A Substitute Shortage: How North Faculty and Teachers Are Impacted


North Forsyth has had an issue with a lack of substitutes from August to late September (Photo By: Cassidee Jackson).

Across Forsyth County Schools, there have been a lack of substitutes compared to the amount of absent teachers. Teachers across the district and at North Forsyth have to substitute for each other during their planning periods or even during their class periods. North Forsyth’s response to this substitute shortage shows how we as a school can unite together to help one another. 

There were many factors that influenced this lack of substitutes. The high amount of daily COVID-19 cases at the beginning of the school year and possible unreported cases have caused some substitutes to not come to North Forsyth High School. This substitute shortage placed much stress on teachers because they had to teach their own classes, have less planning time and work outside of school. Teachers also had to teach quarantined students virtually and, for some, teach virtual classes via Forsyth Virtual Academy—on top of the extra weight of substituting. 

Administrative Secretary Ranita Christopher has provided more insight into how this lack of substitutes have impacted all subject areas and faculty members. According to Mrs. Christopher, “everybody’s had to cover for each other across the board: admins stepped in to cover classes, secretaries have stepped in to cover classes…. Everybody’s just…[have had] to cover a class at one point.” 

Continuing further, the lack of substitutes doesn’t seem to impact one department disproportionately more than the other. As stated by Mrs. Christopher, the issue “came in waves… [so it was] all pretty equally spread out.” Despite the stress its caused teachers, the situation shows how the staff are like a family because “everybody [across departments] just steps in and helps any way they can.” 

Mr. John Major, the AP Macroeconomics, AP Microeconomics and AP Government teacher, is one teacher who has been especially impacted by this issue. He covered and assisted with teaching AP Macroeconomics students from another teacher’s class (who was absent for two weeks from COVID-19). Mr. Major has “given up two class periods to cover other teachers’ classes.” Even though the situation presented a challenge to Mr. Major, he “[counts] on the fact that [his] colleagues would do it for [him].” 

Mr. Major has substituted for AP Economics and AP Government classes in early September (Photo By: Cassidee Jackson).

Mrs. Summerour, the Honors Chemistry and AP Chemistry teacher, has also seen the impact of this substitute shortage on the Science department. For Mrs. Summerour, her planning period was somewhat impacted by the issue. She stated that “I happen to have a planning period that a lot of other people in our department also had, so I was usually lucky. But I only had to split it with somebody and didn’t take up my whole planning period.” According to Mrs. Summerour, having to substitute during planning was “pretty stressful, especially at the beginning of the year when you need time to get things together.”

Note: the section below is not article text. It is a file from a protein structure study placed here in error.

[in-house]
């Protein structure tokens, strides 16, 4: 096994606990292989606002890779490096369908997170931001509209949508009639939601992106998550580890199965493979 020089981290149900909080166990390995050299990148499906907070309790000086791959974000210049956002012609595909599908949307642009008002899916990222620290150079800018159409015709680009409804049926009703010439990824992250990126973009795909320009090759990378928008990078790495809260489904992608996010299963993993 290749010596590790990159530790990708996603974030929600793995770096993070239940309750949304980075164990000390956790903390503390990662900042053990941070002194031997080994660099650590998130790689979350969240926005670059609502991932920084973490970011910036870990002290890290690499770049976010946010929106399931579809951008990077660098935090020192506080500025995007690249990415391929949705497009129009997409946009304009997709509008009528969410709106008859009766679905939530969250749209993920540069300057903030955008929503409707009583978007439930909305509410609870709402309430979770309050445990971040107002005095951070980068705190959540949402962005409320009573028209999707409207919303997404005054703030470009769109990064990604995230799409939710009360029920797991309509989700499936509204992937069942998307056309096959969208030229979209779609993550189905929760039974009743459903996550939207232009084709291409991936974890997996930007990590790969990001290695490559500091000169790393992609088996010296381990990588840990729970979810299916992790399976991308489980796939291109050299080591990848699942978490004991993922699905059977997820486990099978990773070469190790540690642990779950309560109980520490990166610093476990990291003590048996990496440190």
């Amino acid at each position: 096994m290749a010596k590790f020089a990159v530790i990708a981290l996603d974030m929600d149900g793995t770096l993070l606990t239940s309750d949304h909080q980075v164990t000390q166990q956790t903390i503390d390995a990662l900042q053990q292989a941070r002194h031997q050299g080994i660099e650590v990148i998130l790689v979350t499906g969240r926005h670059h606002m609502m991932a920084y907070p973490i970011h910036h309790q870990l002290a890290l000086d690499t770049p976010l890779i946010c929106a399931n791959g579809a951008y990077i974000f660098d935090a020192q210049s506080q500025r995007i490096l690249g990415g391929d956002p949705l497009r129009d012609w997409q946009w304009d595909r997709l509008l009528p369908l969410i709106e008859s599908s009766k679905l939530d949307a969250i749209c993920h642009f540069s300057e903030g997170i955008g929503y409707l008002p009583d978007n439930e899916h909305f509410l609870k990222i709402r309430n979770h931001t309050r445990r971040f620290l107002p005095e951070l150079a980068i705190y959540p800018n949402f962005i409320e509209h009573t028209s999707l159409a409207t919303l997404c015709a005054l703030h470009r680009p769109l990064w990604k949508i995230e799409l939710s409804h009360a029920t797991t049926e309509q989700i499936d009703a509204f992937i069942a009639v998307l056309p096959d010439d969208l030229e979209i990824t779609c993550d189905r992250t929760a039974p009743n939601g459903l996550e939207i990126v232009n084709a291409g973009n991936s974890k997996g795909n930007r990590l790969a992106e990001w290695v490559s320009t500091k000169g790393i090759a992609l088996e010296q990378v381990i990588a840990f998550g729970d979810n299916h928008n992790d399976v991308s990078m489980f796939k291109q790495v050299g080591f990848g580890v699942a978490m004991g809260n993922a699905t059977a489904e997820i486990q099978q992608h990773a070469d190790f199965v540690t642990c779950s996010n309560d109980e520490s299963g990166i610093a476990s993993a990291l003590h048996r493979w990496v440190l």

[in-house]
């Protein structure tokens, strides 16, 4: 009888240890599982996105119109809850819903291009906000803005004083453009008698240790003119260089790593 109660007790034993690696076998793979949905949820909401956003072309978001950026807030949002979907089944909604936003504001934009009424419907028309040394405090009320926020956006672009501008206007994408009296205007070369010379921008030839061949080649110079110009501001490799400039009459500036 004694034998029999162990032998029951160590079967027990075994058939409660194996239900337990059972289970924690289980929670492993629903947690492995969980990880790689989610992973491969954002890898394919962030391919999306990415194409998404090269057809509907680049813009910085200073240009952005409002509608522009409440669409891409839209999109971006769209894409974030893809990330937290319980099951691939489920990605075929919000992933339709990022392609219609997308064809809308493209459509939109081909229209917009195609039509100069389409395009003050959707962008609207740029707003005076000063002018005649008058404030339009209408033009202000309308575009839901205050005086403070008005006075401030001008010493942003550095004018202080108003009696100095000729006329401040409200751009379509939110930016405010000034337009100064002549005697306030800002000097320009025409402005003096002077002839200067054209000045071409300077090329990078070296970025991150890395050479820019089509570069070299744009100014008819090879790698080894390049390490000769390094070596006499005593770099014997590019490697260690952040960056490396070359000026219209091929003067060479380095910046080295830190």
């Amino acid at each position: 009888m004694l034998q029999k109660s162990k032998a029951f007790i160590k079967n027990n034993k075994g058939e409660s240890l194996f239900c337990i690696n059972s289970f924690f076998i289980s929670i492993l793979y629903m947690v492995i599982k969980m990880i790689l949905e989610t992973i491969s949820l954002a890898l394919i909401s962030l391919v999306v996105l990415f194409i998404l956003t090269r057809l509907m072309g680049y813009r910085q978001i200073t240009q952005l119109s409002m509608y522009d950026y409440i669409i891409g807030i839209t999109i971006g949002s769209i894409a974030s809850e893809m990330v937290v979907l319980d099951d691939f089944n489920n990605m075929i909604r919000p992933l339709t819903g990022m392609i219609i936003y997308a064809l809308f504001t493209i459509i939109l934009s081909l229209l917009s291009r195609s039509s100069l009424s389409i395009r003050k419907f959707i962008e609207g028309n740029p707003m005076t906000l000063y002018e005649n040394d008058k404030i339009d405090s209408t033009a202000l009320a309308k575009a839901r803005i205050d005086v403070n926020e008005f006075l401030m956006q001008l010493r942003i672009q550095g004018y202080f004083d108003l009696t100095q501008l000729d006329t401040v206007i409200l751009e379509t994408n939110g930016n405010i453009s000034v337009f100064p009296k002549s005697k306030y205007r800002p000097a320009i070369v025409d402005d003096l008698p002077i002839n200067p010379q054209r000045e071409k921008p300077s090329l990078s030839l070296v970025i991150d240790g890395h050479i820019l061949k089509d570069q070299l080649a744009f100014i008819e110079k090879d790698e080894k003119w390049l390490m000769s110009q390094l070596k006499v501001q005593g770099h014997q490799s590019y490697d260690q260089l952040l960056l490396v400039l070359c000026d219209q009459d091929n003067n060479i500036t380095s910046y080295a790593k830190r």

Mrs. Summerour has substituted for classes in the science department throughout late August and early September (Photo By: Cassidee Jackson).

However, Forsyth County Schools and North Forsyth High School have been working diligently on rewarding teachers and solving the problem. For example, the school has given teachers multiple incentives for their efforts to cover classes. Mrs. Christopher notes that “[teachers] get entered into a drawing to win a gift certificate.” Staff who have covered many classes are allowed jeans passes, which is where they can “wear jeans anytime [they] want.” 

In addition, Forsyth County has been hiring new substitutes across elementary, middle and high schools. Mrs. Christopher has personally seen “many new names pop up [on the system] accepting jobs for us.” There have been “so many new people in the last… two weeks alone; so the beginning of the year might have started rough but it is definitely looking up right now.”

In Mr. Major’s opinion, the measures that Forsyth County Schools and North Forsyth High School are making are great steps forward. Mr. Major considers the jeans pass reward to be “a good way to offer teachers… a thank you for doing something… that’s slightly above and beyond the call.” According to Mr. Major, the jeans pass and other appreciation measures are a “nice recognition that we did something more than we have to do.” Mr. Major and other teachers have noticed that “before Fall Break, [they] saw a lot of additional subs become available for [them], and that’s made a huge difference.” 

Mrs. Summerour also has similar opinions to Mr. Major about Forsyth County Schools and North Forsyth’s new initiatives. In regards to both the jeans pass and the gift certificate drawings, Mrs. Summerour thinks it was “nice for them to try to come up with an incentive plan to show that they appreciated the work people were putting in.” She also has seen the increase in more substitutes coming to North Forsyth, and noted that “department coverage has been a lot less” in the past weeks.

Through August and September, this problem–the substitute shortage–has been improving, and teachers and faculty alike are seeing the difference.